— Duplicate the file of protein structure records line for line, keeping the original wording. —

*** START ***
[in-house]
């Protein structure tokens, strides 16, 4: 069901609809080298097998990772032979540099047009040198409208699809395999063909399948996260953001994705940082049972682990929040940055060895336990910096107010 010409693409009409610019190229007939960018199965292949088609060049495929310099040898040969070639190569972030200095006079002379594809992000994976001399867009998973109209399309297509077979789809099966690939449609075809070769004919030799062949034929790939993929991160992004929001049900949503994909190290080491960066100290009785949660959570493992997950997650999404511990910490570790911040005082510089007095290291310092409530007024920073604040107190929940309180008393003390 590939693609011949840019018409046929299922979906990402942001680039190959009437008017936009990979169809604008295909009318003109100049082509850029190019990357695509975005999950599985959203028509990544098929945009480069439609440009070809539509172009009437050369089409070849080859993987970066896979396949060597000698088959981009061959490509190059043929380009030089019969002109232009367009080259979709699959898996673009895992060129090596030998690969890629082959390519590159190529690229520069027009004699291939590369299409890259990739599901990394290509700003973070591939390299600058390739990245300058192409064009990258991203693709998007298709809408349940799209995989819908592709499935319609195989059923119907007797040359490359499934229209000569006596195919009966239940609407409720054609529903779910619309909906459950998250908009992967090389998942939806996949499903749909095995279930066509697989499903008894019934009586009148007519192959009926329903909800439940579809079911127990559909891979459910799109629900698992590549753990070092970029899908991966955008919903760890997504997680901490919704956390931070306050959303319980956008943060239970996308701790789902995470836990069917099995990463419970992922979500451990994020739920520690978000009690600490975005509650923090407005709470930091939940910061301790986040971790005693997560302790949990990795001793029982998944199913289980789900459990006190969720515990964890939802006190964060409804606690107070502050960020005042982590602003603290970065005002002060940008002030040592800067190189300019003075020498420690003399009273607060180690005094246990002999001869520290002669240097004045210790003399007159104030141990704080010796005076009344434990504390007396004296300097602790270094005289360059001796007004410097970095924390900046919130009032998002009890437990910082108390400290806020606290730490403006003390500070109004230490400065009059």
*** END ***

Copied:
[in-house]
């Protein structure tokens, strides 16, 4: 069901609809080298097998990772032979540099047009040198409208699809395999063909399948996260953001994705940082049972682990929040940055060895336990910096107010 010409693409009409610019190229007939960018199965292949088609060049495929310099040898040969070639190569972030200095006079002379594809992000994976001399867009998973109209399309297509077979789809099966690939449609075809070769004919030799062949034929790939993929991160992004929001049900949503994909190290080491960066100290009785949660959570493992997950997650999404511990910490570790911040005082510089007095290291310092409530007024920073604040107190929940309180008393003390 590939693609011949840019018409046929299922979906990402942001680039190959009437008017936009990979169809604008295909009318003109100049082509850029190019990357695509975005999950599985959203028509990544098929945009480069439609440009070809539509172009009437050369089409070849080859993987970066896979396949060597000698088959981009061959490509190059043929380009030089019969002109232009367009080259979709699959898996673009895992060129090596030998690969890629082959390519590159190529690229520069027009004699291939590369299409890259990739599901990394290509700003973070591939390299600058390739990245300058192409064009990258991203693709998007298709809408349940799209995989819908592709499935319609195989059923119907007797040359490359499934229209000569006596195919009966239940609407409720054609529903779910619309909906459950998250908009992967090389998942939806996949499903749909095995279930066509697989499903008894019934009586009148007519192959009926329903909800439940579809079911127990559909891979459910799109629900698992590549753990070092970029899908991966955008919903760890997504997680901490919704956390931070306050959303319980956008943060239970996308701790789902995470836990069917099995990463419970992922979500451990994020739920520690978000009690600490975005509650923090407005709470930091939940910061301790986040971790005693997560302790949990990795001793029982998944199913289980789900459990006190969720515990964890939802006190964060409804606690107070502050960020005042982590602003603290970065005002002060940008002030040592800067190189300019003075020498420690003399009273607060180690005094246990002999001869520290002669240097004045210790003399007159104030141990704080010796005076009344434990504390007396004296300097602790270094005289360059001796007004410097970095924390900046919130009032998002009890437990910082108390400290806020606290730490403006003390500070109004230490400065009059």